1
\$\begingroup\$

I have a Hanimar Automatic 200mm f3.5 lens. It has a lens mount that I cannot identify by matching with vintage lens mounts online. There is a spring mounted pin which controls aperture, with left being wide open. It appears to be breech-lock (insert and turn a lens ring to secure), not screw.

Please help me to identify this mount.

enter image description here enter image description here enter image description here

\$\endgroup\$

1 Answer 1

2
\$\begingroup\$

It looks like a Canon FL mount to me. The aperture pins could be rather long on third party FL mount lenses. Lack of signaling pins means metering could only be done in stop-down mode and fully manual exposure control. The FL mount, introduced in 1964, had a rotating breech ring at the rear of the lens. The lens was aligned with the camera with the ring twisted to the "open" position, then only the ring was rotated to lock it down.

The FD mount followed in 1971. It added signaling pins to the FL mount to communicate the lens' full aperture and set aperture to the camera body. This allowed "automatic" metering with the aperture wide open. Older FL lenses could be used on new FD mount cameras in manual only mode.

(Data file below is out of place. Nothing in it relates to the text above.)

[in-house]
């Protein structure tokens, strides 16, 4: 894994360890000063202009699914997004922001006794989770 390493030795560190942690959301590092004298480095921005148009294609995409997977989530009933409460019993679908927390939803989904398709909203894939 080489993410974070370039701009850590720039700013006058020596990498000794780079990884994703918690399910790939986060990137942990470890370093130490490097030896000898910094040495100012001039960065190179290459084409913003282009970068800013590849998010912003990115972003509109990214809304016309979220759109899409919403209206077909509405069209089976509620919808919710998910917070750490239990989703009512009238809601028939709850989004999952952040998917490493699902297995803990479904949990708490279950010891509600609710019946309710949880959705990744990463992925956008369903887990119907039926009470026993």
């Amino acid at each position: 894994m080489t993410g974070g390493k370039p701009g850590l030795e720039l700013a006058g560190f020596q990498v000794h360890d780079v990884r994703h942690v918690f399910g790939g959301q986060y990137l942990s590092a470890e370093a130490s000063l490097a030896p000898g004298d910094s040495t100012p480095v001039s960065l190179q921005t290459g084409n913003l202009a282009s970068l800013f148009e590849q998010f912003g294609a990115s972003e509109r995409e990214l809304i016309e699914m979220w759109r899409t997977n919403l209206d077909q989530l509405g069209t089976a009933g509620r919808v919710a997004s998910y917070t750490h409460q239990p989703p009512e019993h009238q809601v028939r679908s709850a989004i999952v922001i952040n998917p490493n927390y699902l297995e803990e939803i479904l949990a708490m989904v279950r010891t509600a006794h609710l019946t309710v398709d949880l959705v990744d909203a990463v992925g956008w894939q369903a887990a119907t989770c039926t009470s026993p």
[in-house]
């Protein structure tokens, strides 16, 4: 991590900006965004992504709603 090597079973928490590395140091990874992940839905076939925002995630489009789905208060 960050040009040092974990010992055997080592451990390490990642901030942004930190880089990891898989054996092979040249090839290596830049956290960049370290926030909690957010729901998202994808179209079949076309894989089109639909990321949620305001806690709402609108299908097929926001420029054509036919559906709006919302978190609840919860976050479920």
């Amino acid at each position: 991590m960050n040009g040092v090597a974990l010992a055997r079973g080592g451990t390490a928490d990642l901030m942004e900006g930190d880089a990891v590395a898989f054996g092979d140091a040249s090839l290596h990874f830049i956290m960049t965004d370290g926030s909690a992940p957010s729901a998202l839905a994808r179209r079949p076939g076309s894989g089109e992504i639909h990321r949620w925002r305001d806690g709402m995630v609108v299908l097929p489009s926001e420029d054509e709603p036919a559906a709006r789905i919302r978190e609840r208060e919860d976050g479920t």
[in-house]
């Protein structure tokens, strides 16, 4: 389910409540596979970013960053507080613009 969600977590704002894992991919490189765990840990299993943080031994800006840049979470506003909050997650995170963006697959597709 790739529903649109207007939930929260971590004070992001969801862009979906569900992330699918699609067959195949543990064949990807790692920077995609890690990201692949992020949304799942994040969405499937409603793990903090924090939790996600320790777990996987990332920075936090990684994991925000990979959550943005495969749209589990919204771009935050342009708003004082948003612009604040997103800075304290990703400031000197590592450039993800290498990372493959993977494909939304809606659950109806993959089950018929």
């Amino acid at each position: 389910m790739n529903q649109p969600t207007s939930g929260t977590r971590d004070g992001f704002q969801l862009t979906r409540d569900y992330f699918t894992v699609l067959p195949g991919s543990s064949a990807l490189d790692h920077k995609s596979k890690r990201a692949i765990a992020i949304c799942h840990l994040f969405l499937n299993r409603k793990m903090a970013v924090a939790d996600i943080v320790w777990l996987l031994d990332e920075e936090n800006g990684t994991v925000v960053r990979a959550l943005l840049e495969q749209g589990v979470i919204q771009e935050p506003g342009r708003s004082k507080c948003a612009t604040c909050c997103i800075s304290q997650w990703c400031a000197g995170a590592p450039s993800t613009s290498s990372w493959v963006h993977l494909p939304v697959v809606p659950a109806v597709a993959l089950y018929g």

From 1971 to 1979 Canon's FD lenses also had a rotating breech ring at the rear of the lens. In 1980 Canon shifted to a "new" FD mount design that kept the ring in a fixed position relative to the lens and the entire lens was twisted to mount or unmount it from the camera. But either style, breech mount ring or bayonet, would work on FD mount camera bodies, and some third party lensmakers continued to make lenses for FD mount cameras with rotating breech rings.

enter image description here

Above we see three generations of the FL/FD mount from Canon. On the left is an FL mount 55mm f/1.2. In the center is a breech-lock FD 55mm f/1.2. On the right is a bayonet style FD 50mm f/1.2 L.

\$\endgroup\$

Your Answer

By clicking “Post Your Answer”, you agree to our terms of service and acknowledge you have read our privacy policy.

Not the answer you're looking for? Browse other questions tagged or ask your own question.